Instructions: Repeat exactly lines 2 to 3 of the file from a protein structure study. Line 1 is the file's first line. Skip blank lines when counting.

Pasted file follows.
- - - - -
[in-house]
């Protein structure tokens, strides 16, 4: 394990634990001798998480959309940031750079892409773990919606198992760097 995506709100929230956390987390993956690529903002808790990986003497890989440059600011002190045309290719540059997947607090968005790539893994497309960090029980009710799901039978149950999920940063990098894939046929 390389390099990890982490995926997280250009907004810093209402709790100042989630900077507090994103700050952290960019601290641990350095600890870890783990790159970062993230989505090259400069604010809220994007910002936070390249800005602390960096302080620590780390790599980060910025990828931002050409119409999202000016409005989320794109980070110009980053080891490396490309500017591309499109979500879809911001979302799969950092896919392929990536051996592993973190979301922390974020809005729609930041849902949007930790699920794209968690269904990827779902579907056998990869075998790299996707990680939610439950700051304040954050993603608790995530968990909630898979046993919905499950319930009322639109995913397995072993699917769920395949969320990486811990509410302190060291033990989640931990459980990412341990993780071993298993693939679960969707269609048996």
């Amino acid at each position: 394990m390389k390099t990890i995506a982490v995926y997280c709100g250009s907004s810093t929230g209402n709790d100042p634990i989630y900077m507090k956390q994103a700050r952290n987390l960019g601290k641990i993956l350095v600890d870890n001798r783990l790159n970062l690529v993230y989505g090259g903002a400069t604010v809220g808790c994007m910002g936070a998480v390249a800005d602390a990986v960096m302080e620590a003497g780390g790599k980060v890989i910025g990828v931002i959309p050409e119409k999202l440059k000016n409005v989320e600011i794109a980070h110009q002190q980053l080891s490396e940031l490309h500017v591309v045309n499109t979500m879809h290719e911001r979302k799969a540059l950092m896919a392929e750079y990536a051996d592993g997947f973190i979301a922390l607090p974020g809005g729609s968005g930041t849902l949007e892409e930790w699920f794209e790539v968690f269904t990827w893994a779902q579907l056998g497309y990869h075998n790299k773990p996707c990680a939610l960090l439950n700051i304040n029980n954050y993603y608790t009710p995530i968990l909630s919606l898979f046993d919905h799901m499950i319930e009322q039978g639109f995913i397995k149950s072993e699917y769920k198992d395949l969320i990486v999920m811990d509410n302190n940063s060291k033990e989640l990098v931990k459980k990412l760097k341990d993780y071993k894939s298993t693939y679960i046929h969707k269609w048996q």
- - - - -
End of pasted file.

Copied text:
């Protein structure tokens, strides 16, 4: 394990634990001798998480959309940031750079892409773990919606198992760097 995506709100929230956390987390993956690529903002808790990986003497890989440059600011002190045309290719540059997947607090968005790539893994497309960090029980009710799901039978149950999920940063990098894939046929 390389390099990890982490995926997280250009907004810093209402709790100042989630900077507090994103700050952290960019601290641990350095600890870890783990790159970062993230989505090259400069604010809220994007910002936070390249800005602390960096302080620590780390790599980060910025990828931002050409119409999202000016409005989320794109980070110009980053080891490396490309500017591309499109979500879809911001979302799969950092896919392929990536051996592993973190979301922390974020809005729609930041849902949007930790699920794209968690269904990827779902579907056998990869075998790299996707990680939610439950700051304040954050993603608790995530968990909630898979046993919905499950319930009322639109995913397995072993699917769920395949969320990486811990509410302190060291033990989640931990459980990412341990993780071993298993693939679960969707269609048996």
């Amino acid at each position: 394990m390389k390099t990890i995506a982490v995926y997280c709100g250009s907004s810093t929230g209402n709790d100042p634990i989630y900077m507090k956390q994103a700050r952290n987390l960019g601290k641990i993956l350095v600890d870890n001798r783990l790159n970062l690529v993230y989505g090259g903002a400069t604010v809220g808790c994007m910002g936070a998480v390249a800005d602390a990986v960096m302080e620590a003497g780390g790599k980060v890989i910025g990828v931002i959309p050409e119409k999202l440059k000016n409005v989320e600011i794109a980070h110009q002190q980053l080891s490396e940031l490309h500017v591309v045309n499109t979500m879809h290719e911001r979302k799969a540059l950092m896919a392929e750079y990536a051996d592993g997947f973190i979301a922390l607090p974020g809005g729609s968005g930041t849902l949007e892409e930790w699920f794209e790539v968690f269904t990827w893994a779902q579907l056998g497309y990869h075998n790299k773990p996707c990680a939610l960090l439950n700051i304040n029980n954050y993603y608790t009710p995530i968990l909630s919606l898979f046993d919905h799901m499950i319930e009322q039978g639109f995913i397995k149950s072993e699917y769920k198992d395949l969320i990486v999920m811990d509410n302190n940063s060291k033990e989640l990098v931990k459980k990412l760097k341990d993780y071993k894939s298993t693939y679960i046929h969707k269609w048996q």